Sunday, May 11, 2014

Penis Adulation, Forever And Ever Amen

Rose Byrne as Kelly and Seth Rogen as Mac in Nicholas Stoller's comedy "Neighbors".

Omar P.L. Moore/        Follow popcornreel on Twitter FOLLOW                                           
Sunday, May 11, 2014

"What happened here?", is the principal question I asked myself after watching Nicholas Stoller's comedy "Neighbors", a pointless film in every sense of that word.  "What the hell is this?" I asked throughout.  Kelly (Rose Byrne) and Mac (Seth Rogen) are married and approaching forty with an adorable newborn daughter.  New in a quiet suburban neighborhood the couple's own inner children are poised to be unleashed sloppily, sleepily and in bouts of playful, interrupted sex.  

Sex and parental responsibility soon vanish from Mac and Kelly's routine and it's all Masterpenis Theater all the time once a Delta Psi fraternity moves into the unnamed city neighborhood.  The frat lives for fun, drugs, booze and penises.  Delta Psi high decibel levels rarely subside.  Oddly, the other residents don't complain.  Their integrity is too low to mount a fight.  Money isn't needed to buy their silence.  Everyone must be wearing noise-cancelling headphones except Mac and Kelly.  They are the lone complainers about the relentless frat noise but like "Neighbors" itself Kelly and Mac's dissent is really about their itching to participate in the wild parties and leave parenting behind.  (This couple doth protest too much.)  Teddy (Zac Efron) and the Delta Psi he leads square off against Kelly and Mac.  It's war.  Battle of the penises begins.  (There's an occasional breast intervention or two.)

"Neighbors" looks as if it is shot from the perspective of a drunken frat house pledge, trying to impress his prospective brothers prior to an inevitable hazing.  Yet I was the one hazed, for just over 90 minutes, with a barrage of penis jokes that weren't even smart enough to make sense, along with racial epithets and stereotypical jabs.  And did I mention penises?  Isn't just one enough?  Had vaginas been on constant display I'd have felt the same way.  The point: "Neighbors" lives for its crude, nasty nothingness and does everything in the mean-spirited extreme. 

A hybrid of "Wanderlust", "The Change-Up", "Project X" and "21 & Over", "Neighbors" runs on two gears: ribald and gross.  Mr. Stoller's latest will work wonders primarily for the 15-year-old male audience its mentality reflects, but I don't even know if too many 15-year-old boys today think on this film's level.  Teenage boys' hormones rage, yes, but am I naive in thinking that their level of crude approaches the fish-in-a-barrel toilet bowl trash targets "Neighbors" aims for?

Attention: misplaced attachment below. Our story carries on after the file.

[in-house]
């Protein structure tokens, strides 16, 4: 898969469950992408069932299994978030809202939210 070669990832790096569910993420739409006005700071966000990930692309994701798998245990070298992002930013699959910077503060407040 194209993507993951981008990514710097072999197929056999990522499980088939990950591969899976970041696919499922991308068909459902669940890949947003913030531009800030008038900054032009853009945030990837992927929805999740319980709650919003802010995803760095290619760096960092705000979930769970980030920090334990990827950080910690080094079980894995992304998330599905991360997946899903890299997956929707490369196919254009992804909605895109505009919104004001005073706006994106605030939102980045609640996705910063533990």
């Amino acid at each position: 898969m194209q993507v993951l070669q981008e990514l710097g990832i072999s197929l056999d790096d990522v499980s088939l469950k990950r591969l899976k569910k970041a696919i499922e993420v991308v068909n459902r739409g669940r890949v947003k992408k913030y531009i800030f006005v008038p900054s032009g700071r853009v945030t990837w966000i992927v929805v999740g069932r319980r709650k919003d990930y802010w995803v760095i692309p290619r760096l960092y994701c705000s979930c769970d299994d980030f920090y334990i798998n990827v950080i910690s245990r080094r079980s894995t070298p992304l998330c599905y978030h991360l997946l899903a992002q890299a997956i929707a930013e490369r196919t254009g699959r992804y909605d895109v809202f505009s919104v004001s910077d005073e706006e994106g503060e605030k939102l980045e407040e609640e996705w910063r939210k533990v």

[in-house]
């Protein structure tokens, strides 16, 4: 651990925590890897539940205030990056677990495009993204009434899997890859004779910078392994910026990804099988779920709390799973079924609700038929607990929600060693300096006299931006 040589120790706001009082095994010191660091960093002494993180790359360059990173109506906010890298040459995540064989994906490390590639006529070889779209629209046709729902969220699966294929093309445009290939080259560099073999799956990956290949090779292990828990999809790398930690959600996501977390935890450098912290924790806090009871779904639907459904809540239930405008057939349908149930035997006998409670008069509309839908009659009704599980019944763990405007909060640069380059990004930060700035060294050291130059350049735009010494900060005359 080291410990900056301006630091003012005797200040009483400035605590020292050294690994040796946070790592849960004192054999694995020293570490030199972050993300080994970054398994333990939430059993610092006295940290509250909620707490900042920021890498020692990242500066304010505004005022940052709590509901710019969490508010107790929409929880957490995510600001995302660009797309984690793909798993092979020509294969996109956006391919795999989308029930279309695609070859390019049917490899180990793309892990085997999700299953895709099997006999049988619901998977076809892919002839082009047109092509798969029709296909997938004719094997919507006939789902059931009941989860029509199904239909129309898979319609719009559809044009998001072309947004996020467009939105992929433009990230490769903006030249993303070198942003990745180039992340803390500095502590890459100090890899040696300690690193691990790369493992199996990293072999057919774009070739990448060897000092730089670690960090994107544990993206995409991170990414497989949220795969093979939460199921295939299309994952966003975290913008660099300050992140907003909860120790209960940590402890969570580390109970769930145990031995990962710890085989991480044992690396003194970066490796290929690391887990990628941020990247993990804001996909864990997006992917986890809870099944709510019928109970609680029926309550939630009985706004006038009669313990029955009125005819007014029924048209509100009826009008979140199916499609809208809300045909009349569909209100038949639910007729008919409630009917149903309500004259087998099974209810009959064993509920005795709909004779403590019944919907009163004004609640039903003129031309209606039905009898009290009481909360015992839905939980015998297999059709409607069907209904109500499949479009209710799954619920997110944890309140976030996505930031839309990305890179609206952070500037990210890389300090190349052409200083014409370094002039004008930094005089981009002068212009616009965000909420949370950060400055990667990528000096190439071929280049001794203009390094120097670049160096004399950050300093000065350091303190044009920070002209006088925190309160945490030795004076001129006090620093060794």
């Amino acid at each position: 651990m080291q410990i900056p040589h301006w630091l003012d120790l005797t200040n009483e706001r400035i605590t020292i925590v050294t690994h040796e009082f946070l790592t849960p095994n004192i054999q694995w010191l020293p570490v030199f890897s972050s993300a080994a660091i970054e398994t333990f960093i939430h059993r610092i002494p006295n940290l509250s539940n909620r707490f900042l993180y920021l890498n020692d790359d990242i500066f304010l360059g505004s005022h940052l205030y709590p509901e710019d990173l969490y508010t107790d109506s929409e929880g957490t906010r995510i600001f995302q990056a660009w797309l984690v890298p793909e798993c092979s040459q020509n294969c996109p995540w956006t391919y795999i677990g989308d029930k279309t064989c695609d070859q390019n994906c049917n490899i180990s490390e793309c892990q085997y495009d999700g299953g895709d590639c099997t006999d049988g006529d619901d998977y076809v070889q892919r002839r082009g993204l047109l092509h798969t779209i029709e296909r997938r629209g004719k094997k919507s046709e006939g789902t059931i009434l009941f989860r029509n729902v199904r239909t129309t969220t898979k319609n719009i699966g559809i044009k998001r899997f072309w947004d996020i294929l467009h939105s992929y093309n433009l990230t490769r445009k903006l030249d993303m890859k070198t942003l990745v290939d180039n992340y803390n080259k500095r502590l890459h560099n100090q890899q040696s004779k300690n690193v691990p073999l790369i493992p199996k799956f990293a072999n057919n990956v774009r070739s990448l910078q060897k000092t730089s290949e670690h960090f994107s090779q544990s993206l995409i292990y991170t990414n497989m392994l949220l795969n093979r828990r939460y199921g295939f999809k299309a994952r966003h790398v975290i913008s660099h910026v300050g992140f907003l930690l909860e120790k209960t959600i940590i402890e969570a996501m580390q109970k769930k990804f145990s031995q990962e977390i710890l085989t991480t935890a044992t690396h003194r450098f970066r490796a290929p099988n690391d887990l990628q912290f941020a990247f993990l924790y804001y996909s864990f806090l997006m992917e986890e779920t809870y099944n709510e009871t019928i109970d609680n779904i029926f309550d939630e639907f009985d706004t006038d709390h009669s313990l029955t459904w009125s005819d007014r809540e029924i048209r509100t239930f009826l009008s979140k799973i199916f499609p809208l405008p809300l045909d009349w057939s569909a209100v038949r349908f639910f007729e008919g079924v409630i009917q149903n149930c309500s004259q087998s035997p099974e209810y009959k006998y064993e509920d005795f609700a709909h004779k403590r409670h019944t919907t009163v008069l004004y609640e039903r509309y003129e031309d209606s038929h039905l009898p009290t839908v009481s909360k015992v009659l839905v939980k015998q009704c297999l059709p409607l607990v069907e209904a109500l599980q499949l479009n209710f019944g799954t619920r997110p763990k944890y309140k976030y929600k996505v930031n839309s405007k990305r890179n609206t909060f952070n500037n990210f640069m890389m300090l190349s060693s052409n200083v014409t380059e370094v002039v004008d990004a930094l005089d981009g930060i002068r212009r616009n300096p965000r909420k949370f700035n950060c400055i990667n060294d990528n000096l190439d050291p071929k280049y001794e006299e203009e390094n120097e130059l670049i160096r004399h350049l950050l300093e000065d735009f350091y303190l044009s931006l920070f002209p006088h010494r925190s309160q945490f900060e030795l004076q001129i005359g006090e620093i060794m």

Pete (Dave Franco) is Teddy's best buddy and their homoerotic air may be a juvenile comedic take on the Diego Luna and Gael Garcia Bernal relationship in "Y Tu Mama Tambien".  Pete conveys Erect-A-Set phallic pride on cue.  It's a special power he can't help.  He thinks it's a curse but the film proudly wears it as an anthem, at one point around a woman's neck.  Teddy is a "bimbo" type, a narcissist who is a walking decoration of shallow.  Teddy isn't even "dumb" enough to be a "jock".  He's dumber.  He's not good at anything, and his streamlined physique represents the blank slate of his existence.  "Neighbors" dumbs down accordingly.

The genre of teen male Hollywood comedies has fallen like an albatross over the years.  "Animal House", "Fast Times At Ridgemont High", "Revenge Of The Nerds" and "Porky's" were decent in their time.  In the late 1990s "American Pie", which hardly left much to the imagination, was at least funny.  The characters were types with a heart, a semblance of a soul, a mushy adorableness, and some warmth.  As the sequels followed the warmth eroded, the voices grew shrill, the jokes got stale, and the gags were prurient but excessively gross.  The base gags stood-in for any pretense of story or logic. 

"Superbad" and "There's Something About Mary" were two of the few films lately that retained an odd tenderness amidst hijinks.  "Superbad", which featured Mr. Rogen in a small role, worked for that reason and a few others.  It didn't rely on grossness as its express existence.  But at some point, virtually all of these films lately (including "Anchorman 2") look and behave the same.  The only difference is that "Neighbors" is one of the worst, most meaningless films of the year.

Mr. Stoller's "Forgetting Sarah Marshall" wasn't bad (he's also directed the more or less forgettable "Get Him To The Greek" among others), but his "Neighbors" is part of the genus that sinks this increasingly unimaginative genre below its previously lowest rung.  The obviousness of the straight white male film comedy character obsession with penises becomes such a sledgehammer in many films.  Is something deeper afoot?  "Neighbors" argues it seems, that the penis isn't just the only thing the shallow men in the film think with -- it's the only thing they have to hold onto before they get out into the big wide world that awaits.  And it's the only thing they value, large or small.  Here, private parts stand-in for comedy, and they are a lazy, repetitive, assaultive punch-line.
Also with: Ike Barinholtz, Christopher Mintz-Plasse, Jerrod Carmichael, Carla Gallo, Halston Sage, Craig Roberts, Andy Samberg.

"Neighbors" is rated R by the Motion Picture Association Of America for pervasive language, strong crude and sexual content, graphic nudity, and drug use throughout.  The film's running time is one hour and 36 minutes.

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